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Here’s what will change following the Queen’s death

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Following the Queen’s death, here’s everything that will change

She is the only British monarch most of us ever known, and now Queen Elizabeth the second has passed away at the age of 96.

Emotional mourners gathered outside Buckingham Palace in huge numbers to pay their respects, lay flowers and light candles.  They also sang ‘God Save the Queen’ in honour of the witty, genuine and caring woman who has been part of the fabric of our lives for decades.

But as Her Majesty is laid to rest, a new era begins.

When Elizabeth’s father George died on February 6 1952, the former Princess immediately became Queen. The same process has now happened with her son, Prince Charles, who takes the new title of King Charles the third.

Next are the many royal symbols which will also officially change, heralding the reign of the new monarch.

First, there’s the flags

From those flying on naval ships to the ones sitting above police stations, they will all need to be replaced. There’s also a chance that the flag which flies wherever the monarch is in residence, could also change.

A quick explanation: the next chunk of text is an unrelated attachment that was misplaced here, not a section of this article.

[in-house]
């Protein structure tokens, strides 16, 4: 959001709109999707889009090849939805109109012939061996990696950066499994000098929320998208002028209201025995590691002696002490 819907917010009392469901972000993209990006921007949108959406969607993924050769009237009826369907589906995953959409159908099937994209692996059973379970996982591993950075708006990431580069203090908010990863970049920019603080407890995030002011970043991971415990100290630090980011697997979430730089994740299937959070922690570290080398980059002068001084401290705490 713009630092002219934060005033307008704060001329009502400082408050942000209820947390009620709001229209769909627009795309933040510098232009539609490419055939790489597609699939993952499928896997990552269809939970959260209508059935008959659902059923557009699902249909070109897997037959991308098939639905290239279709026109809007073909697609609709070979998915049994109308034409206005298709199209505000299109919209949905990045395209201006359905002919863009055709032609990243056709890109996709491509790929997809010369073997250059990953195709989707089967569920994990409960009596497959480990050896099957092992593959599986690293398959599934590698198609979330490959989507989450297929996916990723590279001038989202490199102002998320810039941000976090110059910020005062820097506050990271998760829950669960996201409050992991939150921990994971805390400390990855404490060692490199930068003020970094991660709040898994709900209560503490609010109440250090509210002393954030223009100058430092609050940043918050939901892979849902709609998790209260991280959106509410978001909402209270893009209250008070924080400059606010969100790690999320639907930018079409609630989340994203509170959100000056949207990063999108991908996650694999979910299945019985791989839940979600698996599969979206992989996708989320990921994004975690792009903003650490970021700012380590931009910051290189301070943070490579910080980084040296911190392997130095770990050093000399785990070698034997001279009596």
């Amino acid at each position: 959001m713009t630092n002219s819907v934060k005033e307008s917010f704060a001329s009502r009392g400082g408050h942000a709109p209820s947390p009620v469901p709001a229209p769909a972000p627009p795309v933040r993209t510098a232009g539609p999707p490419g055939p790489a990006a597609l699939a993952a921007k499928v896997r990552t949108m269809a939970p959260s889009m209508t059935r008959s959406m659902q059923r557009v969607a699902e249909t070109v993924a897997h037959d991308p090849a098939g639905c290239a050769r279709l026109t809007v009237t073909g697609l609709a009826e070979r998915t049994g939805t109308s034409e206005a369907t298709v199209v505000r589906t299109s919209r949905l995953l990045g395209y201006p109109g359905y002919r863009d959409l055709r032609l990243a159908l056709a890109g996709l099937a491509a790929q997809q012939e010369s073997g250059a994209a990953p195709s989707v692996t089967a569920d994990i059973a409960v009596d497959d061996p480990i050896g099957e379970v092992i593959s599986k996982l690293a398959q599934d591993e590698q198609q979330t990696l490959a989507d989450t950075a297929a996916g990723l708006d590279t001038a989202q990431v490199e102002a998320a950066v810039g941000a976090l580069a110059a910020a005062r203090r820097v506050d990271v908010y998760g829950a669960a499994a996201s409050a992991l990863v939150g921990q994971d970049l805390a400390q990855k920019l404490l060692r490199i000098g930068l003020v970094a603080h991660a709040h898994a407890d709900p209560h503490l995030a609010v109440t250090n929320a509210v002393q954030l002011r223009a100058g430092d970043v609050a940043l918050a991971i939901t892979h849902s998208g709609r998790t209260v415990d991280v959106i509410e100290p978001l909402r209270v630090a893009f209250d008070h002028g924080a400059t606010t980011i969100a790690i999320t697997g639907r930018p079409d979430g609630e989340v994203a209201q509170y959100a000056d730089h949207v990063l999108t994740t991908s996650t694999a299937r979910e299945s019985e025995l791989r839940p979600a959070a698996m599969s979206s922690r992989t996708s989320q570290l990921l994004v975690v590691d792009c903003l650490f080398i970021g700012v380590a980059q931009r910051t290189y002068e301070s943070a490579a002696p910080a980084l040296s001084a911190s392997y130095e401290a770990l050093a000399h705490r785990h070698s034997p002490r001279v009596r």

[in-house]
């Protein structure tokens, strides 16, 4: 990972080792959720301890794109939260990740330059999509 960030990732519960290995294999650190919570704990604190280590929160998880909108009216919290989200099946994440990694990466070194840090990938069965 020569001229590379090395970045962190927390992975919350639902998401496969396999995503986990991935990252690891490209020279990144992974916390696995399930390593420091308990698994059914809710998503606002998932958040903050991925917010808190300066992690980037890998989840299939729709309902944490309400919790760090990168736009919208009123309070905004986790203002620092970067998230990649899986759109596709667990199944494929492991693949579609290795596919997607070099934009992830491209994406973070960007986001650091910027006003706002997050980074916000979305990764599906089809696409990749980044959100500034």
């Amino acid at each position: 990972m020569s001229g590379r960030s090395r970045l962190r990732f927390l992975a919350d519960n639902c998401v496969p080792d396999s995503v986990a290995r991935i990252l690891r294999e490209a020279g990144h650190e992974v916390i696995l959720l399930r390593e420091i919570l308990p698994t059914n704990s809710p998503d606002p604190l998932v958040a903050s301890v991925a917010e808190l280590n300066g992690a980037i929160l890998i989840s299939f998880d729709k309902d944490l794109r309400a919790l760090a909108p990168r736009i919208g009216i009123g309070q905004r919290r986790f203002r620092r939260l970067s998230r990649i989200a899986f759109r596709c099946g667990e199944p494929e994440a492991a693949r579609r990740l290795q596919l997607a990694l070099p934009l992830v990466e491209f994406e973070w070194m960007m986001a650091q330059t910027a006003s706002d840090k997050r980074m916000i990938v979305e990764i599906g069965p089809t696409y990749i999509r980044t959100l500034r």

The current version sports a a lion for Scotland, a harp for Ireland and three lions for England. But it fails to recognise Wales. This is because the Queen has reigned for so long, it has been in use before the country even had its own national flag.

It’s likely Charles will opt to incorporate a Welsh element. 

When it comes to bank notes, there are 4.5 billion circulating with Elizabeth’s face on them.

Replacing these will be a big task, and one which will likely take at least two years.

Then there’s this famous tune

Britain’s national anthem ‘God Save the Queen’ is now ‘God Save the King’. For 70 years, Britons have recited the same lyrics, so changing this habit might take some time.

There’s also a few changes that most of us won’t notice – like barristers who have previously held the title of Queen’s Counsellor.